PR response to E.coli outbreak at Godstone Farm slammed by crisis experts

The owners of Godstone Farm and the Health Protection Agency 'look inept and dishonest' in their PR response to an E.coli outbreak that has infected several children.

E.coli outbreak: farm animals infect children
E.coli outbreak: farm animals infect children

Thirty-six people, including 12 children, have been taken ill after contracting E.coli from visiting Godstone Farm in Surrey over the past few weeks. Three children remain seriously unwell.
Brighter PR chairman Steve Dunne said the farm owners had been badly advised in PR terms. ‘There can sometimes be an argument in favour of not rushing into announcements and closures but when it comes to health and particularly where children are involved, that is just not a viable option. To then say that they took reasonable measures at the time of discovery, and for the news that the outbreak started in August and could affect 50,000 people, makes the HPA and the farm owners look inept and less than honest,' he said.
Regester Larkin's director Tim Johnson said: ‘Leadership, ownership and responsibility are crucial in a crisis. In the case when something is very sensitive, prudent overreaction is the way to go. They don't appear to have done that.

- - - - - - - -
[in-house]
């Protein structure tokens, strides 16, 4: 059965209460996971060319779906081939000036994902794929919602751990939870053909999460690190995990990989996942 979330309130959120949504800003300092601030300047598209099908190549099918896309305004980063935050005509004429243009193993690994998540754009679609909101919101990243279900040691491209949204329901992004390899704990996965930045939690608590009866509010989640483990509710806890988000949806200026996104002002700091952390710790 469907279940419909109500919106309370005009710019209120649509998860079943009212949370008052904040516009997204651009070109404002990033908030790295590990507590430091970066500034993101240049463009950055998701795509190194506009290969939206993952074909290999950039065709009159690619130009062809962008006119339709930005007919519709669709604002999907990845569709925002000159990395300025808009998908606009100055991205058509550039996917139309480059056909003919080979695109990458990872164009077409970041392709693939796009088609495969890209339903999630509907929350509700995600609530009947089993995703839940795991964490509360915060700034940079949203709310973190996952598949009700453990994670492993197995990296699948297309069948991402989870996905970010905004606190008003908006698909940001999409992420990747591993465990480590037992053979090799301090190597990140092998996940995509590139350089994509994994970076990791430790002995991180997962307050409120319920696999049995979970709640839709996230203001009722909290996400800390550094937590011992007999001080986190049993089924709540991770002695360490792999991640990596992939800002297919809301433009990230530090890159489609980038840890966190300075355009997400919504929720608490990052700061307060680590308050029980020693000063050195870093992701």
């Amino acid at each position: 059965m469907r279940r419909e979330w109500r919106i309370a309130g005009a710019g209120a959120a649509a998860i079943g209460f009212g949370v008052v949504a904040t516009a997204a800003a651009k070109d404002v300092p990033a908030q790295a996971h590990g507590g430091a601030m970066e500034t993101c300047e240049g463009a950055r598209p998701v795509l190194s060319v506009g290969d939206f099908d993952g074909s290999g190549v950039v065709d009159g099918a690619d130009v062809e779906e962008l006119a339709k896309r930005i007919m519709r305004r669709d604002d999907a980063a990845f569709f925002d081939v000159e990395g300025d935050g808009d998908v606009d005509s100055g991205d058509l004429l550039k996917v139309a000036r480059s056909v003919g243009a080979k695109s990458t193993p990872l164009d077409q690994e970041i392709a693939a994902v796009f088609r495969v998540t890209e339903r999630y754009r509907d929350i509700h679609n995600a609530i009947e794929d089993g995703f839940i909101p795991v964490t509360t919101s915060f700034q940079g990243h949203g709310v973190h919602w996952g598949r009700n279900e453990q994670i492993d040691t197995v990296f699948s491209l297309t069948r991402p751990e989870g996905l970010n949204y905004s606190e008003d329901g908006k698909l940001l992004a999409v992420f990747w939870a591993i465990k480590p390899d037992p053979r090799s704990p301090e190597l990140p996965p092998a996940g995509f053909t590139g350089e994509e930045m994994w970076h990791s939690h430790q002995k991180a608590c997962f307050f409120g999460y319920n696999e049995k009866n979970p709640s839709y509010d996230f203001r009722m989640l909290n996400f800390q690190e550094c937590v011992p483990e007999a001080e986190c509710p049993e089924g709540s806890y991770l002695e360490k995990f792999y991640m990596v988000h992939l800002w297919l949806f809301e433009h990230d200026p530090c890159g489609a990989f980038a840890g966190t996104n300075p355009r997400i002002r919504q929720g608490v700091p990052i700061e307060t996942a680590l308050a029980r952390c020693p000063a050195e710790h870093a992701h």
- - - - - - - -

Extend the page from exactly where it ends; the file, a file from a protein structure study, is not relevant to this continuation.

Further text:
‘Instead there is a shifting of responsibility. It's not clear who's got ownership between the farm owners, the local authority and the HPA. They all seem to be passing the buck. In the coming three days, the public will ask who's to blame.'
Dunne said the farm owners' challenge was now to get the story and key messages across ‘when the news cycle has moved on. Otherwise the business of this farm is shot forever.'
Meanwhile, Rhizome PR's Dominic Hiatt pointed out the silver lining. ‘The irony is that while this is a PR disaster for Godstone Farm, at least it gets a back-link from the BBC, which will do its SEO no end of good.'

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